• PDR Search

    Required field
  • Advertisement
  • Increasing Trends in the Use of Cholesterol-Lowering Medications

    Nearly one out of every three individuals in the US dies of heart disease or stroke, but the risk can be reduced with effective treatment, including statin therapy. With hypercholesterolemia as one of the most preventable risk factors for atherosclerotic cardiovascular disease, the use of cholesterol-lowering medications for its prevention is increasing and its importance has been emphasized within national cholesterol treatment guidelines.

    Stay current on Cardiology topics; attend a specialty-specific conference.

    The CDC's National Health and Nutrition Examination Survey results1 highlight recent trends associated with cholesterol-lowering medications. Among adults in the US aged 40 and over during 2003–2012, the percentage using a cholesterol-lowering medication in the past 30 days increased from 20% to 28%. Statin use overall increased from 18% to 26%, and by 2011–2012, 93% of adults who were using a cholesterol-lowering medication used a statin. The use of cholesterol-lowering medications increased with age, with 17% of adults aged 40–59 and 48% of adults aged 75 and over taking them. Cholesterol-lowering medications were used by approximately 71% of adults with cardiovascular disease and 54% of adults with hypercholesterolemia. Use of cholesterol-lowering medications was more prevalent among adults aged 40–64 with health insurance than those without it. Of prescription cholesterol-lowering medications, the most commonly used product was simvastatin, with 42% reporting its use. Following this was atorvastatin at 20.2%, pravastatin at 11.2%, rosuvastatin at 8.2%, and lovastatin at 7.4%.

    Although prospective studies are still needed, there has been research2 showing that statins are likely to be cost-effective in primary prevention of cardiovascular disease without increasing the risk of serious adverse events such as cancer. It was also shown that statins significantly reduce the incidence of all-cause mortality and major coronary events as compared to control in both primary and secondary prevention. The research also brought to light the potential differences between individual statins, which are not fully explained by their LDL cholesterol-reducing effects. The following observations were noted, and these and other differences should continue to be investigated:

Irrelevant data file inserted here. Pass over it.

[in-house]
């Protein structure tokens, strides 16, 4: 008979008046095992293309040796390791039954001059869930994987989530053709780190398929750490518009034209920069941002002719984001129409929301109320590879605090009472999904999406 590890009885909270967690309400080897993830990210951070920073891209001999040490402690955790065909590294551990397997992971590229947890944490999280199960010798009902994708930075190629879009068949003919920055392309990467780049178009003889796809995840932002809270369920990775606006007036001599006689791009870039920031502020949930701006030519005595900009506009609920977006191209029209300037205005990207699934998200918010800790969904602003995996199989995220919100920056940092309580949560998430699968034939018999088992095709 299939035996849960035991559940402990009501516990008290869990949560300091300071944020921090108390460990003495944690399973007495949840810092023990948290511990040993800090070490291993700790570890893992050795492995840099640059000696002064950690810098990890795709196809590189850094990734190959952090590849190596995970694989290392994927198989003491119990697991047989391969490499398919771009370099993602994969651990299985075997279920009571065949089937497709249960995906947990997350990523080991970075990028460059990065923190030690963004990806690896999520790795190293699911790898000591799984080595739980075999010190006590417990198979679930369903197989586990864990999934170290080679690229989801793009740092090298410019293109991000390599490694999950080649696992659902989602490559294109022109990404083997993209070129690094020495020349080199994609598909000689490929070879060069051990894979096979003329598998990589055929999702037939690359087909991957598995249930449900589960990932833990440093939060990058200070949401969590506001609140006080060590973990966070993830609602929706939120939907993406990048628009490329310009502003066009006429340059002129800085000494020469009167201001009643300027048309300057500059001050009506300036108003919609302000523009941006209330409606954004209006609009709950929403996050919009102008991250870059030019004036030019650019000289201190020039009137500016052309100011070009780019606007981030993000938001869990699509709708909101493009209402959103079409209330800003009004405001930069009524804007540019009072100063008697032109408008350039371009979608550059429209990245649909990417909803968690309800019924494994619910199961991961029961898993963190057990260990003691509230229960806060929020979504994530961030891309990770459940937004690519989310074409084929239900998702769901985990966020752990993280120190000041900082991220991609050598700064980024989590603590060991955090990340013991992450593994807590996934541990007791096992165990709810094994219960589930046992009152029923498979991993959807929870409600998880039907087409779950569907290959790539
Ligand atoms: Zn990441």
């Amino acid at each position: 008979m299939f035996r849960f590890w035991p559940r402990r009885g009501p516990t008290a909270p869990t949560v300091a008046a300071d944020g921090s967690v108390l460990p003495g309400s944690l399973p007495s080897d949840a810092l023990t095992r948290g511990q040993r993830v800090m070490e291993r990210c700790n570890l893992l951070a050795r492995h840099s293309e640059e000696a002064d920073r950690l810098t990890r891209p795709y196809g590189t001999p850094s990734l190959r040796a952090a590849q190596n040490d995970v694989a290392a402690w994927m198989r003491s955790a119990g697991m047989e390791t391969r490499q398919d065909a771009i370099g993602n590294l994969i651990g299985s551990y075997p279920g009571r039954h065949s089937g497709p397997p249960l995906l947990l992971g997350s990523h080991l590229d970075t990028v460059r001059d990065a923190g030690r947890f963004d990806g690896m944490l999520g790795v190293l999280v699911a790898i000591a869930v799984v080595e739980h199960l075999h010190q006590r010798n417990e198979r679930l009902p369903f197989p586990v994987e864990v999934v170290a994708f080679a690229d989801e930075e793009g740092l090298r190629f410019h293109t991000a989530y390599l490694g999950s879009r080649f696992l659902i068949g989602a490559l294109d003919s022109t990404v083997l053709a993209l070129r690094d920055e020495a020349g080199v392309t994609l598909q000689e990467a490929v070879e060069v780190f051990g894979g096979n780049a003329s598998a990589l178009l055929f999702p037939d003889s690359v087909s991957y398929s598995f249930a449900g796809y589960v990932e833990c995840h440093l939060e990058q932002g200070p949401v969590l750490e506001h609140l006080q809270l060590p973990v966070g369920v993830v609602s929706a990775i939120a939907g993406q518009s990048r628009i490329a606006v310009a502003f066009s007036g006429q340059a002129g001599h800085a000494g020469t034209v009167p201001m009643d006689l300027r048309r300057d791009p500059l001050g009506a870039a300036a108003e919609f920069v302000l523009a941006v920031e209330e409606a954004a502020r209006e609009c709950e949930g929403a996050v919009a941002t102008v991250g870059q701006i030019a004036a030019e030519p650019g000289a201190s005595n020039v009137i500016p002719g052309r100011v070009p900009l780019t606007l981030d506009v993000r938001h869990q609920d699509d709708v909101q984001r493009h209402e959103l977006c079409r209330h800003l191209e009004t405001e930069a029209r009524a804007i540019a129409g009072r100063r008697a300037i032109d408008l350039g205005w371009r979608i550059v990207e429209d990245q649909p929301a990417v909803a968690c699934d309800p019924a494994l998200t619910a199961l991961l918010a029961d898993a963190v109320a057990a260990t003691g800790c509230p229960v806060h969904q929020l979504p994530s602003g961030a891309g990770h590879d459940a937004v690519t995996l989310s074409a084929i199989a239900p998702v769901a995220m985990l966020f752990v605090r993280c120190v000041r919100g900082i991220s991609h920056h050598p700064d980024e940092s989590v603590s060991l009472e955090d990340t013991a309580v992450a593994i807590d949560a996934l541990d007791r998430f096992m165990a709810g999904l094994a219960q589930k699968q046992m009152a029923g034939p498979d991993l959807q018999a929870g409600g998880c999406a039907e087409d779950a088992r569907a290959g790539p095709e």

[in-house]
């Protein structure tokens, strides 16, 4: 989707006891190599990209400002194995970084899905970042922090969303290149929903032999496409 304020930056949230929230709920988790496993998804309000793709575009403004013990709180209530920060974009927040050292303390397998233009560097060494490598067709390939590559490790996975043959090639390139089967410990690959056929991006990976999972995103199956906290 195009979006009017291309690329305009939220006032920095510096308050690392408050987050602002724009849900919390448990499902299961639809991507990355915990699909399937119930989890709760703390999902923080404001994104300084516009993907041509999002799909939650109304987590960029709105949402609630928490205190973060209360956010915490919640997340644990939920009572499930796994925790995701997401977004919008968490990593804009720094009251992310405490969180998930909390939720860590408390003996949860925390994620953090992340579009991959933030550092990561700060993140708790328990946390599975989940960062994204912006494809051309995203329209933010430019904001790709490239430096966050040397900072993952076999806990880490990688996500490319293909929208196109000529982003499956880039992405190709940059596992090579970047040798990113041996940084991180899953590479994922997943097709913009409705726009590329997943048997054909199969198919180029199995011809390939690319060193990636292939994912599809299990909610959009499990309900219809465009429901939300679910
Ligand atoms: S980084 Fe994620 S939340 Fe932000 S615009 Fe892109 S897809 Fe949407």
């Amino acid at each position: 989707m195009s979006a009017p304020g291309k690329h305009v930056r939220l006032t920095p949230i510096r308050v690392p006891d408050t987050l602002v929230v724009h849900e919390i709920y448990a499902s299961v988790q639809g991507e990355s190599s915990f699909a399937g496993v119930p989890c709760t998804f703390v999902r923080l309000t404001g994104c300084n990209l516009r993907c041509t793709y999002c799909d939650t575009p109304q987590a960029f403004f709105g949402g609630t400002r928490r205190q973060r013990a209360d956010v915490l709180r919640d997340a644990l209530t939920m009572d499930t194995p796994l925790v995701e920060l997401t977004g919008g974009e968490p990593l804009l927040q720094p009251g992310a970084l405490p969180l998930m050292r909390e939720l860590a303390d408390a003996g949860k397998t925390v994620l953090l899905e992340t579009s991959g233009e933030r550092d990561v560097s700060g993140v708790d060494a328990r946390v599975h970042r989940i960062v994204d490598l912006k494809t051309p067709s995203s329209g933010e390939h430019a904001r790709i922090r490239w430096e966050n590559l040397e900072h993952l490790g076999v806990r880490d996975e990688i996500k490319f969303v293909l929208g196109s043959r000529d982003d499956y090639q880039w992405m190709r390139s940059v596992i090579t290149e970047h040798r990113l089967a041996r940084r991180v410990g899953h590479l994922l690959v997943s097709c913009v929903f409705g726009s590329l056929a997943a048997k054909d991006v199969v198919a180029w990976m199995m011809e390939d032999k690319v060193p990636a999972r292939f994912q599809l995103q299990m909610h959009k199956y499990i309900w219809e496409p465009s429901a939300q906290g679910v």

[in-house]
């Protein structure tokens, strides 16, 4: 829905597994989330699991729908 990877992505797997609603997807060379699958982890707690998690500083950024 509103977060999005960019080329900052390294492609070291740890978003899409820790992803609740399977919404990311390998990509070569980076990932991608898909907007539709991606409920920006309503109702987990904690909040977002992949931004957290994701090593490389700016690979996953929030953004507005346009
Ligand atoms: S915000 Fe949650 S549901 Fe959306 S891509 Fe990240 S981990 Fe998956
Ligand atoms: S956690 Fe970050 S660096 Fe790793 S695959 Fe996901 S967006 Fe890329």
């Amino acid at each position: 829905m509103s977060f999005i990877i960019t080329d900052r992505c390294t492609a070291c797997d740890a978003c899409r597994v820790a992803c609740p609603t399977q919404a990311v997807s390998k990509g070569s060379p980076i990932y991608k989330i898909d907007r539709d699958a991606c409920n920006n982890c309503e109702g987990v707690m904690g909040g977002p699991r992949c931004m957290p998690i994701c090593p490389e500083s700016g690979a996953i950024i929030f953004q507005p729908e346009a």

• Atorvastatin and fluvastatin were significantly more effective than rosuvastatin at comparable doses
    • In participants with cardiovascular disease, statins significantly reduced deaths and major coronary events
    • Atorvastatin was significantly more effective than pravastatin and simvastatin for secondary prevention of major coronary events
    • In primary prevention, statins significantly reduced deaths and major coronary events with no differences among individual statins

    An approach under consideration for primary cardiovascular disease prevention is the use of aspirin; however, according to the FDA there is not enough evidence to support its use in this manner. Aspirin has demonstrated only a modest improvement in clinical outcomes when tested in trials for use in primary prevention. Additionally, there are serious risks associated with the use of aspirin, including the risk of stomach and brain bleeding. Therefore, the use of aspirin for primary prevention should be approached with caution.

    FDA-approved therapies for lowering cholesterol include those presented in PDR's Cholesterol-Lowering Agents table (content based on FDA-approved labeling as of March 2014 and included as part of the 2015 PDR Nurse's Drug Handbook). New FDA approvals continue to emerge that offer even more therapeutic options to manage hypercholesterolemia. Recent examples include:

    • Epanova (omega-3-carboxylic acids), as an adjunct to diet for reduction of TG levels in adults with severe hypertriglyceridemia
    • Juxtapid (lomitapide), as an adjunct to a low-fat diet and other lipid-lowering treatments, including LDL apheresis where available, to reduce LDL, total cholesterol, apolipoprotein B, and non-HDL in patients with homozygous familial hypercholesterolemia
    • Kynamro (mipomersen sodium), as an adjunct to lipid-lowering medications and diet to reduce LDL, apolipoprotein B, total cholesterol, and non-HDL in patients with homozygous familial hypercholesterolemia
    • Liptruzet (atorvastatin/ezetimibe), as adjunctive therapy to diet for the treatment of elevated LDL in patients with primary or mixed hyperlipidemia
    • Omtryg (omega-3-acid ethyl esters), as an adjunct to diet to reduce TG levels in adult patients with severe hypertriglyceridemia

    Keep informed by using PDR.net as a resource for thousands of available products. Stay current on alerts and specific product labeling by providing updated contact information. To have updated drug information, full labeling, and safety warnings integrated into your electronic prescribing system automatically, and at no cost to you, be sure to request PDR drug data feeds, including PDR BRIEF.

    Salvatore Volpe, MD, FAAP, FACP, CHCQM
    Chief Medical Officer


    1. Gu Q, Paulose-Ram R, Burt VL, Kit BK. Prescription cholesterol-lowering medication use in adults aged 40 and over: United States, 2003–2012. NCHS data brief, no 177. Hyattsville, MD: National Center for Health Statistics. 2014.
    2. Naci H, Brugts JJ, Fleurence R, Tsoi B, Toor H, Ades AE. Comparative benefits of statins in the primary and secondary prevention of major coronary events and all-cause mortality: a network meta-analysis of placebo-controlled and active-comparator trials. Eur J Prev Cardiol. 2013;20:641–657.